Is it better to know a lot about a few things or a little bit about a lot of things? Or put another way; is it better to go a mile wide or an inch deep? I wonder how many leaders, especially over the last 11 months, have struggled with this? Ahh, so many questions when I start blogging again. ?
I think to a degree, leaders have been expected to know (and rightly needed to know) about a lot of things as we’ve navigated this school year. As a leader, there have been times where I have thought, “Should I already know how to do this?” or “I should have known how to do that!”, but then I remember that everyone is doing a lot of learning this year and having a lot of “new” to navigate. It’s a good reminder to give each other, and ourselves, a lot of grace.
Personally, I think I’d rather dig in deep on a few things and feel confident on those versus knowing about a lot of things, but not knowing any one of them particularly well. This is how we should be framing it when we work with teachers. I’d rather help them feel really good about one or two things instead of opening the firehose to full power immediately to only have them feel overwhelmed. Build a good foundation of confidence with a little bit, then add to it gradually.
As long as we remain learners first and teachers second, we’ll all get better for ourselves, our colleagues, and our kids.
Hey Google, “Define community.”.
I feel like we are at a time in education where now more than ever, we need to be encouraging each other to find belonging in a professional community. We have communities within our neighborhoods, our places of worship, book clubs, sports teams, the list can go on and on.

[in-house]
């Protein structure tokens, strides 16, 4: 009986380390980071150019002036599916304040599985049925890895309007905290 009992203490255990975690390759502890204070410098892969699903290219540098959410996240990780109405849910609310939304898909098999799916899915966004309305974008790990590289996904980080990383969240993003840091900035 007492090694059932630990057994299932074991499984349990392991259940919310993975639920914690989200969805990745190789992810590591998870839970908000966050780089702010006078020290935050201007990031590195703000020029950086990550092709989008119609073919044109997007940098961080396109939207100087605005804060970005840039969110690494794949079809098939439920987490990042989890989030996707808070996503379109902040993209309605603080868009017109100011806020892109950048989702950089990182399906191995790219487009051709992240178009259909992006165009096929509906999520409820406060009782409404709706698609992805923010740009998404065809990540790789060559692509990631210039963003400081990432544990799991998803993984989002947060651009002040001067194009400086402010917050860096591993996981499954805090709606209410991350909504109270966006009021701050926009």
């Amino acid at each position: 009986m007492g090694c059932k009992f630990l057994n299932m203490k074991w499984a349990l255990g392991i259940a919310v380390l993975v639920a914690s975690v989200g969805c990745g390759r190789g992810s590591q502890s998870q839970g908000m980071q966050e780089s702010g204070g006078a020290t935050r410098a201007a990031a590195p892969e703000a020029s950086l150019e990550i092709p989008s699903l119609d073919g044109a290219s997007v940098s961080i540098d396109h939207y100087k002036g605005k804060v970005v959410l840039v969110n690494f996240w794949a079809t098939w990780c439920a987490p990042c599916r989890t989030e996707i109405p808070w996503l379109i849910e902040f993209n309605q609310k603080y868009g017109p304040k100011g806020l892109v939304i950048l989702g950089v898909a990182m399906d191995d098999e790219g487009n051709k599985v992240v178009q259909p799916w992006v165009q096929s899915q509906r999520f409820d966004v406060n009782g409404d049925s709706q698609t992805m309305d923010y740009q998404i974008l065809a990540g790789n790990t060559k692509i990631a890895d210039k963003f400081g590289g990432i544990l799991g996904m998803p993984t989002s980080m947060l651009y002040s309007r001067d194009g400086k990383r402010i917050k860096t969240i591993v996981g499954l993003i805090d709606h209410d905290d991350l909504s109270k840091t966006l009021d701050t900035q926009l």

How much are we not only encouraging but providing time for teachers, administrators, and other staff members to participate in a professional community to learn with? It doesn’t have to be leaving the district, although it’s great if you can; it might just be letting 4th-grade teachers from around the district get together, or social studies teachers, or librarians. I love it when my staff wants to go talk with other Network Administrators, System Administrators, PowerSchool administrators, etc. I always enjoy the time I get to go bounce ideas around with other technology directors.
Communities give us fresh ideas, fresh perspective, and that great feeling we all long for, a sense of belonging. It refreshes the soul and it helps us all be better in the work we do for kids.
My team is very excited to be getting a completely new office space. I’m really excited too! It’s being finished as we speak and we will be in it by Spring. It’s a first for us; everything from getting to give input on the design, to most recently getting to give input on the types of furniture we’d like to have and how we’d like our space to function. I gathered up my team’s ideas and shared them with the appropriate people and expressed their interest in being part of the process. This past Friday we all got to have a “field trip” to our new space to not only see the progress, but each of us was asked our input on what we’d like to have in our individual spaces. It got all of us even more excited than we already were.
A key trait of leadership is knowing the needs of your team. Sometimes the needs are big, something they’re small. Sometimes the needs are tangible, sometimes the need is to be heard. No matter the size or type of need, hearing what those needs are is important. It’s listening to understand and not always listening to respond. It’s making sure voices are heard and understood, and following through on it. These are things that can have a lasting, positive impact on relationships, morale, and general enjoyment of the work we do.